Thankfully I took some pictures of my kids before I left to help keep them close to mind and to use for today's Farmer Fridays feature, Stages of Corn Growth.
Stages of Corn Growth is very near and dear to my heart as my very first science fair project in the 3rd grade was entitled Stages of Corn Growth. I received the Best of Show award and was asked to present my project in front of the school board. (Thanks Mom for the awesome idea and all of your help!) Well fast forward many years and stages of corn growth is a part of a my every day life. This is the view surrounding our house.
This field usually rotates between a corn and soybean field every year and we are lucky to have corn in it this year. Needless to say I literally live in the middle of a corn field.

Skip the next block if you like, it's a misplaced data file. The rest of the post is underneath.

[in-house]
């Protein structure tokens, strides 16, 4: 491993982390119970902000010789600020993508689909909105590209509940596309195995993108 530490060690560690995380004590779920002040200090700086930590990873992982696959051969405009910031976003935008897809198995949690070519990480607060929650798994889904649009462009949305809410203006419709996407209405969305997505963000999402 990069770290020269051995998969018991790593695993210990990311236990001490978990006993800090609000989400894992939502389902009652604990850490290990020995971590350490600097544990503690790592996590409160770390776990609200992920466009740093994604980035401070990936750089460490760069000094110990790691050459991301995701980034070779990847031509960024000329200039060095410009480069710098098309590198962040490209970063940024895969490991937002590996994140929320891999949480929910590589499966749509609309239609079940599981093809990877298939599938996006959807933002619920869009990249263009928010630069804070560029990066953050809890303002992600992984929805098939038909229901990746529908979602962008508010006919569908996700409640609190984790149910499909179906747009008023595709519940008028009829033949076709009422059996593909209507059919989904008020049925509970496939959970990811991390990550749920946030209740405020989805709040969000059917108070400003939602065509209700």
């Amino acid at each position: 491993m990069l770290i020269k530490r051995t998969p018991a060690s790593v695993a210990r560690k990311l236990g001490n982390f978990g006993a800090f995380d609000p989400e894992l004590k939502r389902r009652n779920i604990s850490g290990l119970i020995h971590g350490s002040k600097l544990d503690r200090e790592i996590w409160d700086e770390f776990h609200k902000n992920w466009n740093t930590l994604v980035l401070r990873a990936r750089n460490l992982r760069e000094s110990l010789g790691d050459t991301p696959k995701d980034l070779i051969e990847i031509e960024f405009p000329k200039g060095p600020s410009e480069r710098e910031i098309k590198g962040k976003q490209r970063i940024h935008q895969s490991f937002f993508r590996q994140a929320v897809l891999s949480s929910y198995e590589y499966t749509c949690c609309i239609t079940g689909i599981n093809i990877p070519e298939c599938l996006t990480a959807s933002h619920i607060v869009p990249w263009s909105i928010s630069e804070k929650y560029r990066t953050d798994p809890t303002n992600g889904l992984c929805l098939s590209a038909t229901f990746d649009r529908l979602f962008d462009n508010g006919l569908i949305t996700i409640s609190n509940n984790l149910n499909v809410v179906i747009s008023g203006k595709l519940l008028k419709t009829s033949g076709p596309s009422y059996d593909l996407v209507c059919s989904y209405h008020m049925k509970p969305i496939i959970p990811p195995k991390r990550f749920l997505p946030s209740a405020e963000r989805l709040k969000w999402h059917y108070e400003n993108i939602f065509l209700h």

This field was planted in mid April on April 16th. It was the first corn field we planted on our family farm and everyone was in great spirits to be planting corn in the middle of April.
In a typical year, we spray our corn 2-3 weeks after it is planted to kill the weeds and grass that likes to grow in the field along with the corn. If we don't kill the weeds and grass, the weeds and grass will compete with the corn for essential nutrients and water and could eventually take over our corn leaving us with no corn crop. My father-in-law and husband have had to take classes to become certified to apply these chemicals to our field. We take great precautions when handling the chemicals and calculate exactly how much should be used to make sure we only use what is necessary and needed.
We then apply the anhydrous ammonia to the corn 2 weeks after it is sprayed; however, this year, this process has not gone exactly according to plan as Mother Nature has had her own plans and we had a 3 week period that we did nothing in the fields on our family farm.
After the ammonia is applied, it is essentially time for the corn to grow which requires heat and moisture but just the right amount of both which involves Mother Nature again.
So as you can see Little Sissy is just a little bit taller than the corn after a month and half.
Check back next month to see how much the corn and my children grow this month.